Originally published in Cape Argus in Cape Town.

Feeling that life has let you down and that fate has treated you unfairly? Of course you are one among many in a time where depression and despair are becoming increasingly prevalent by the day. But you needn’t continue to feel that you are a loser, according to Elizabeth Schnugh of the Institute for the Study of Man.

The first simple step on the path to recovery, says Elizabeth, is to realise that you have a choice. And then to exercise it.

For Elizabeth, no one is a victim of life unless he or she chooses to be. Inevitably there will come a time for all of us, she says, when we have a choice either to wallow in destructive self-pity because life hasn’t treated us fairly or to rise above adversity and turn it into our advantage. That choice as to whether we are victims or victors is one which is ours and ours alone.

The quietly confident director and founder of the Institute for the Study of Man teaches a range of courses which provide people with the tools with which to uplift themselves and change their lives for the better.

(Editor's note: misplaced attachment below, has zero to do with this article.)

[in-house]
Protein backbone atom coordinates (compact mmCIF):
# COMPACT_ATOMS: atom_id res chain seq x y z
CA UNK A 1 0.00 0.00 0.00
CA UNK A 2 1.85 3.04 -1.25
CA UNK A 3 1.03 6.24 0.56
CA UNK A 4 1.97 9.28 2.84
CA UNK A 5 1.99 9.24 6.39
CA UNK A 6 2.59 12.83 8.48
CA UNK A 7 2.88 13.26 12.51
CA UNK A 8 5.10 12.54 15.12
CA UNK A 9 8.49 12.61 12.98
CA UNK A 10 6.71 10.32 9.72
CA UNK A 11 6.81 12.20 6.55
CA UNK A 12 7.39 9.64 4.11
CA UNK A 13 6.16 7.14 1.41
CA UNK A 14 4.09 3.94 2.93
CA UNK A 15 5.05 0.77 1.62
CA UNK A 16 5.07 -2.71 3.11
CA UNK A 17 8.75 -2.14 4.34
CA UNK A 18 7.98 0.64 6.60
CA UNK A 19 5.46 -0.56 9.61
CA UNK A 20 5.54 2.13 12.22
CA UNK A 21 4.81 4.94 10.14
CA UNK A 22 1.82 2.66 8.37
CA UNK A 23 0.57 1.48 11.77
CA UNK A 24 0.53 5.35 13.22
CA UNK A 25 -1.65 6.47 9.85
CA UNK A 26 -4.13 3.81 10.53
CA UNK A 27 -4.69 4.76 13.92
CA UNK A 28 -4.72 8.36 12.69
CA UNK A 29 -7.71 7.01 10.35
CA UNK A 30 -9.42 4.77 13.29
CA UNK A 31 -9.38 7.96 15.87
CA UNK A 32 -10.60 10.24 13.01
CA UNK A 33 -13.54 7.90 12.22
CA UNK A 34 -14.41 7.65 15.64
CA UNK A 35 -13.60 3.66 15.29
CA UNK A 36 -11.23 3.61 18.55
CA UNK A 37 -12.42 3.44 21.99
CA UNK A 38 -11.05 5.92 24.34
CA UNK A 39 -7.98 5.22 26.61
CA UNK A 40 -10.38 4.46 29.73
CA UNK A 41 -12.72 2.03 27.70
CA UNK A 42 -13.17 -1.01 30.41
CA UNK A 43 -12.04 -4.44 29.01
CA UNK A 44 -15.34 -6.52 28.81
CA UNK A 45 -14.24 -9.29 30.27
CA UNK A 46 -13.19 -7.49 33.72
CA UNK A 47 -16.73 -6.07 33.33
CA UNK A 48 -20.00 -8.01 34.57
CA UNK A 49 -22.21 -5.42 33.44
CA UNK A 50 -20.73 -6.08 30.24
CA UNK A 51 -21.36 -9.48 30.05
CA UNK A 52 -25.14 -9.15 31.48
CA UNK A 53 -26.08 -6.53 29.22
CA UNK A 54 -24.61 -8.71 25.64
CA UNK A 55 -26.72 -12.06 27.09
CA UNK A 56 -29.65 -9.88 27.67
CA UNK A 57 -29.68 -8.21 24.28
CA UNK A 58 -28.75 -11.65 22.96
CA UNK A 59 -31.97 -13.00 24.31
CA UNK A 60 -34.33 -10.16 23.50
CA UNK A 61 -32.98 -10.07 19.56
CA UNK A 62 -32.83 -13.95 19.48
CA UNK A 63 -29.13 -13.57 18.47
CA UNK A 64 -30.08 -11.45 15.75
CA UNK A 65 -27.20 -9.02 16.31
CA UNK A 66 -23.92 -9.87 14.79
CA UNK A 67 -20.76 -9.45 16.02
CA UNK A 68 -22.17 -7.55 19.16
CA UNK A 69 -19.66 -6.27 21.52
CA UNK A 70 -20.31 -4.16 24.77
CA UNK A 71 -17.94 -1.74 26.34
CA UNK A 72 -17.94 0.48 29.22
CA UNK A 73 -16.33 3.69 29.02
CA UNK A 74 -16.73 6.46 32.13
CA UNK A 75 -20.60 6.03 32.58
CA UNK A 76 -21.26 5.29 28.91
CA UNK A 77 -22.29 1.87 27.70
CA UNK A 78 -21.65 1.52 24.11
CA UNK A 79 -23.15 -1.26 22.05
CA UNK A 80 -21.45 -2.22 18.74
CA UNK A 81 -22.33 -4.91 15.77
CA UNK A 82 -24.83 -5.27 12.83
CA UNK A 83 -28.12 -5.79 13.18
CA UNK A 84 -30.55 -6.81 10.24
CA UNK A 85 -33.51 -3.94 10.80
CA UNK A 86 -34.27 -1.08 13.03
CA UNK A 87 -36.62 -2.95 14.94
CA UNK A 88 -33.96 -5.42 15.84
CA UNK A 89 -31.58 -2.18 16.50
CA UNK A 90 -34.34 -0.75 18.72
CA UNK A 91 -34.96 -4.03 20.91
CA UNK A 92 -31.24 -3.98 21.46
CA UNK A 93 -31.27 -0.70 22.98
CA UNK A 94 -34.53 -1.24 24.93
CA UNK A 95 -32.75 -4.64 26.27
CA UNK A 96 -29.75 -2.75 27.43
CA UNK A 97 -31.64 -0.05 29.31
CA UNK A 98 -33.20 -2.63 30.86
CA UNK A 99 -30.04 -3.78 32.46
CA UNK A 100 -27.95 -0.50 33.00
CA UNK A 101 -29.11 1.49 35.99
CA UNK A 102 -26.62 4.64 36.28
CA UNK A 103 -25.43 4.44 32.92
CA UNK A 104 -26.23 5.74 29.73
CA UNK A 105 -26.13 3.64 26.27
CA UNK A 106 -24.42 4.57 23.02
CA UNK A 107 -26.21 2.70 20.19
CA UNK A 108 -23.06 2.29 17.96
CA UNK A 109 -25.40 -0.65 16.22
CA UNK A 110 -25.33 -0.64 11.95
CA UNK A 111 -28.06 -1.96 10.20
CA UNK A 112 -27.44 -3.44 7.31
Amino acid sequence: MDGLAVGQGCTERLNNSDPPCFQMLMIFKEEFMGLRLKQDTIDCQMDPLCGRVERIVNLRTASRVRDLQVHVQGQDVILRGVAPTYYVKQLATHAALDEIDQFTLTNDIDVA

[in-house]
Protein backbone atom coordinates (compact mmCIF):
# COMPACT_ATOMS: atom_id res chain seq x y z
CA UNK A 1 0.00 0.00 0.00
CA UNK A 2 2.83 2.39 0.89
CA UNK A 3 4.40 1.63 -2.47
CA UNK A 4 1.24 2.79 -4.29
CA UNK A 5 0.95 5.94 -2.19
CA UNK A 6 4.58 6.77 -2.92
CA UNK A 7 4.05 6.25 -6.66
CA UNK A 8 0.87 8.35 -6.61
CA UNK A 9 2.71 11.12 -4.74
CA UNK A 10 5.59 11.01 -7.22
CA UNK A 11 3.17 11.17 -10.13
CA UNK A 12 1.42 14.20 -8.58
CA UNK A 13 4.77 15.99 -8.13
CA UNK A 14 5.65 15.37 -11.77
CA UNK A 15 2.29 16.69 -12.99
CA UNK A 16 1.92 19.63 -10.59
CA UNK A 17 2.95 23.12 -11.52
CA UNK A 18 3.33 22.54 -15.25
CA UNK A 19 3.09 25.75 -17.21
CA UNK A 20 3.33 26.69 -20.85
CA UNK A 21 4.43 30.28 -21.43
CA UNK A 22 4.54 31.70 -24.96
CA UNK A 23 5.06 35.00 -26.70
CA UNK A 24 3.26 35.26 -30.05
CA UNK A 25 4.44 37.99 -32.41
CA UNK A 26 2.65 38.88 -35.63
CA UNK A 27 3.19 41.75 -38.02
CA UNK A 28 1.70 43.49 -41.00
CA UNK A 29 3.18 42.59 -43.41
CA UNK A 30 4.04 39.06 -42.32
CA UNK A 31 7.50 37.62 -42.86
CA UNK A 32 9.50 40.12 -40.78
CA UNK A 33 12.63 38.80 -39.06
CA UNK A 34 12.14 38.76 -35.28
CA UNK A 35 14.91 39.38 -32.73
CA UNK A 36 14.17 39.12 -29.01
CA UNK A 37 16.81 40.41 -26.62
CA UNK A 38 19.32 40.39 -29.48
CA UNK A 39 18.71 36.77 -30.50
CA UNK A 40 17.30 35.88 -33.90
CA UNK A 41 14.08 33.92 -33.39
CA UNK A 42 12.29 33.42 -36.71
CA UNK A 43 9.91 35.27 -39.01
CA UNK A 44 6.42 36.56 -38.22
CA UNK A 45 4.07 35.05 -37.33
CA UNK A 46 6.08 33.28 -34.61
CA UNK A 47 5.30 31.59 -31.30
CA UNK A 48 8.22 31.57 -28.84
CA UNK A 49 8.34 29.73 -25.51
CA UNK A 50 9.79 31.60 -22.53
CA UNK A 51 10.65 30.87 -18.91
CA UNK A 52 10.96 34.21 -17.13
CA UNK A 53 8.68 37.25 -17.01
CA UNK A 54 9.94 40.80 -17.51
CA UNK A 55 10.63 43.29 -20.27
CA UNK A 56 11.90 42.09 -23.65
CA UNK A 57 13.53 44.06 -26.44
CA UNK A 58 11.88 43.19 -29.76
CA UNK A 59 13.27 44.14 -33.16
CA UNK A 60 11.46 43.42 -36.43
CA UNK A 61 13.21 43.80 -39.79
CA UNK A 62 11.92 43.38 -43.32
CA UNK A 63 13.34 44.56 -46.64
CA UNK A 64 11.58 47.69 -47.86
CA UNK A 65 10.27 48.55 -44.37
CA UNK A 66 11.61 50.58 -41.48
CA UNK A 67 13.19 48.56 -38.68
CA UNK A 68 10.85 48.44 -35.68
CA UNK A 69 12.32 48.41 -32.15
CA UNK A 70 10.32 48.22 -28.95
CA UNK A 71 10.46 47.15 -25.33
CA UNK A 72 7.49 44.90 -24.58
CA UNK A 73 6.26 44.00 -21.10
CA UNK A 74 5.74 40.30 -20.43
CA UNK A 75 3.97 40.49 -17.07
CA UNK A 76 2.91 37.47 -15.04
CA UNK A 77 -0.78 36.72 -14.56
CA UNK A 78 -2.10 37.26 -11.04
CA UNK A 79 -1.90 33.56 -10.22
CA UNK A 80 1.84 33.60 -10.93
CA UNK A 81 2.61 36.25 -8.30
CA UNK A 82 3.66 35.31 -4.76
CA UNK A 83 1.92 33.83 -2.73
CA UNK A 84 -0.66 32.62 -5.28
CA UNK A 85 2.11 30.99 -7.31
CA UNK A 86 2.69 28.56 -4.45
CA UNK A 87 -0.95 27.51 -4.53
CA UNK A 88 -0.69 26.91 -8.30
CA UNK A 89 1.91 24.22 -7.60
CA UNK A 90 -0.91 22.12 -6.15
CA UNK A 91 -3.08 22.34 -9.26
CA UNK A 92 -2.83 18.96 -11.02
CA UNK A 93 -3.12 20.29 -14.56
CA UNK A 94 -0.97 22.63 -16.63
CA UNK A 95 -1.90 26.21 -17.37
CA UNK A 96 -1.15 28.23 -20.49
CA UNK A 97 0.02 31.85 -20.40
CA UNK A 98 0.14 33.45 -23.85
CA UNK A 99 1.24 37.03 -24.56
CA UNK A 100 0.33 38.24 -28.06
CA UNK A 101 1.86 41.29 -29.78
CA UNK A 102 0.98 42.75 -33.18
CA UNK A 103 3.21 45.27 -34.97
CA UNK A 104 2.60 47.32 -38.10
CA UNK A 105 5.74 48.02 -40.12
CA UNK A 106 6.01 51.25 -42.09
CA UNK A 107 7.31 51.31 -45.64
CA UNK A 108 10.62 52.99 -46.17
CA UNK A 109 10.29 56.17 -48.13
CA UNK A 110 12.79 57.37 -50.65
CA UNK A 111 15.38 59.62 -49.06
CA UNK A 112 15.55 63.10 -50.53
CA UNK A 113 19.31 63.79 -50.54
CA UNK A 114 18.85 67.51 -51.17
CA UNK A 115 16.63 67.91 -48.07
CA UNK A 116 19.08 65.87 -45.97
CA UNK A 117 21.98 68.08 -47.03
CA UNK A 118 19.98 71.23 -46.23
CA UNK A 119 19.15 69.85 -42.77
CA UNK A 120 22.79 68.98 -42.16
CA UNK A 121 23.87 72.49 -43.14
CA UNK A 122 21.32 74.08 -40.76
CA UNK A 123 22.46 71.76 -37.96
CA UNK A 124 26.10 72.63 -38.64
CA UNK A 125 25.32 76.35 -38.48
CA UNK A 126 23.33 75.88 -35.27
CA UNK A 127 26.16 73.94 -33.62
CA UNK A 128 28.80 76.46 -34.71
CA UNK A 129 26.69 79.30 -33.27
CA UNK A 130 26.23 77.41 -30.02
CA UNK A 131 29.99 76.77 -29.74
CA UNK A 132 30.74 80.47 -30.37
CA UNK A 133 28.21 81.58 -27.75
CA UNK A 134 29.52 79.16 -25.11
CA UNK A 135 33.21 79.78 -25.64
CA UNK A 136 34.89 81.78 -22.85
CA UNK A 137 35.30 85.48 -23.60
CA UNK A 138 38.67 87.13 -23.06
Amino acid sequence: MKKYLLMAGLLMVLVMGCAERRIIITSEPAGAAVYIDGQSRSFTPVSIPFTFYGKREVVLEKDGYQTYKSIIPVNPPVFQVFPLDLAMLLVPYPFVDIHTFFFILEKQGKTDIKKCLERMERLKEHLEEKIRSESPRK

One of seven children, Elizabeth speaks from sound practical experience. After qualifying as a Chartered Accountant at the University of Cape Town, South Africa, she entered the male-dominated corporate world where she enjoyed singular success, eventually becoming Financial Director of Gilbey Distillers and Vintners in 1984 – a position she held for eleven years. Those were immensely happy years for her and she loved every minute of the job and working with the people in her company.

So when in 1990 she was called in by the Group Financial and Human Resources Directors and told that she was being relocated to head the financial management of the group’s retail division, the news came as a bombshell.

The first simple step on the path to recovery is to realise that you have a choice. And then to exercise it.